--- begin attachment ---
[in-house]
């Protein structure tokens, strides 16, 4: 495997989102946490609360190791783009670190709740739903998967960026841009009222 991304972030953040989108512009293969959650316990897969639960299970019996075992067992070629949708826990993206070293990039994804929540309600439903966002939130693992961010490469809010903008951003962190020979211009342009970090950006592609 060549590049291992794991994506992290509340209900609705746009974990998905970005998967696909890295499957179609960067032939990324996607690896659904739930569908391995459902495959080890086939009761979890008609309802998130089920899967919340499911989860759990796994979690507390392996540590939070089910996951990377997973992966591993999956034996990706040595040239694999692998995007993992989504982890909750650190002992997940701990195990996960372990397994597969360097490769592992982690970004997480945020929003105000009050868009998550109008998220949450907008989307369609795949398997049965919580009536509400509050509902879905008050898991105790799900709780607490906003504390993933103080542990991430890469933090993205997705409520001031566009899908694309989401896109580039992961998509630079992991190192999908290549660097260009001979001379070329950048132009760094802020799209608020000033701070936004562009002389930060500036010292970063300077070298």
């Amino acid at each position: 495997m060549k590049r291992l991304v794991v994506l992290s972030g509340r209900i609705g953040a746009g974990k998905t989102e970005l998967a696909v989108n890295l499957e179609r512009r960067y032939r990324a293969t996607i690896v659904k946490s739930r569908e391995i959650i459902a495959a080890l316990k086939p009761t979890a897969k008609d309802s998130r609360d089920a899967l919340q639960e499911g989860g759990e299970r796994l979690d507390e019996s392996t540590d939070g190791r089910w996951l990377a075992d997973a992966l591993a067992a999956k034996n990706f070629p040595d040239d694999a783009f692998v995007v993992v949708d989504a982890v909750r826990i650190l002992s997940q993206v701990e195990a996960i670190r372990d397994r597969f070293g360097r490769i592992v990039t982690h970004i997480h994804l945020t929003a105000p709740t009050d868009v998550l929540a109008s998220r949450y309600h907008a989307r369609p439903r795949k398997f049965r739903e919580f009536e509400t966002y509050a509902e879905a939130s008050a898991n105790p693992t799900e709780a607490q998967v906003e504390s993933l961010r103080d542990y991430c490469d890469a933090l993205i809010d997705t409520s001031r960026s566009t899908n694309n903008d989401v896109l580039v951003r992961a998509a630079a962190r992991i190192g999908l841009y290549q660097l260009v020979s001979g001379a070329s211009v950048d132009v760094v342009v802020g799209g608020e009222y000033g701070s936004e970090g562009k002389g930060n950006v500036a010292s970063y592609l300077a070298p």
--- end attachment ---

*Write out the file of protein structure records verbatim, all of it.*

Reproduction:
[in-house]
């Protein structure tokens, strides 16, 4: 495997989102946490609360190791783009670190709740739903998967960026841009009222 991304972030953040989108512009293969959650316990897969639960299970019996075992067992070629949708826990993206070293990039994804929540309600439903966002939130693992961010490469809010903008951003962190020979211009342009970090950006592609 060549590049291992794991994506992290509340209900609705746009974990998905970005998967696909890295499957179609960067032939990324996607690896659904739930569908391995459902495959080890086939009761979890008609309802998130089920899967919340499911989860759990796994979690507390392996540590939070089910996951990377997973992966591993999956034996990706040595040239694999692998995007993992989504982890909750650190002992997940701990195990996960372990397994597969360097490769592992982690970004997480945020929003105000009050868009998550109008998220949450907008989307369609795949398997049965919580009536509400509050509902879905008050898991105790799900709780607490906003504390993933103080542990991430890469933090993205997705409520001031566009899908694309989401896109580039992961998509630079992991190192999908290549660097260009001979001379070329950048132009760094802020799209608020000033701070936004562009002389930060500036010292970063300077070298």
């Amino acid at each position: 495997m060549k590049r291992l991304v794991v994506l992290s972030g509340r209900i609705g953040a746009g974990k998905t989102e970005l998967a696909v989108n890295l499957e179609r512009r960067y032939r990324a293969t996607i690896v659904k946490s739930r569908e391995i959650i459902a495959a080890l316990k086939p009761t979890a897969k008609d309802s998130r609360d089920a899967l919340q639960e499911g989860g759990e299970r796994l979690d507390e019996s392996t540590d939070g190791r089910w996951l990377a075992d997973a992966l591993a067992a999956k034996n990706f070629p040595d040239d694999a783009f692998v995007v993992v949708d989504a982890v909750r826990i650190l002992s997940q993206v701990e195990a996960i670190r372990d397994r597969f070293g360097r490769i592992v990039t982690h970004i997480h994804l945020t929003a105000p709740t009050d868009v998550l929540a109008s998220r949450y309600h907008a989307r369609p439903r795949k398997f049965r739903e919580f009536e509400t966002y509050a509902e879905a939130s008050a898991n105790p693992t799900e709780a607490q998967v906003e504390s993933l961010r103080d542990y991430c490469d890469a933090l993205i809010d997705t409520s001031r960026s566009t899908n694309n903008d989401v896109l580039v951003r992961a998509a630079a962190r992991i190192g999908l841009y290549q660097l260009v020979s001979g001379a070329s211009v950048d132009v760094v342009v802020g799209g608020e009222y000033g701070s936004e970090g562009k002389g930060n950006v500036a010292s970063y592609l300077a070298p």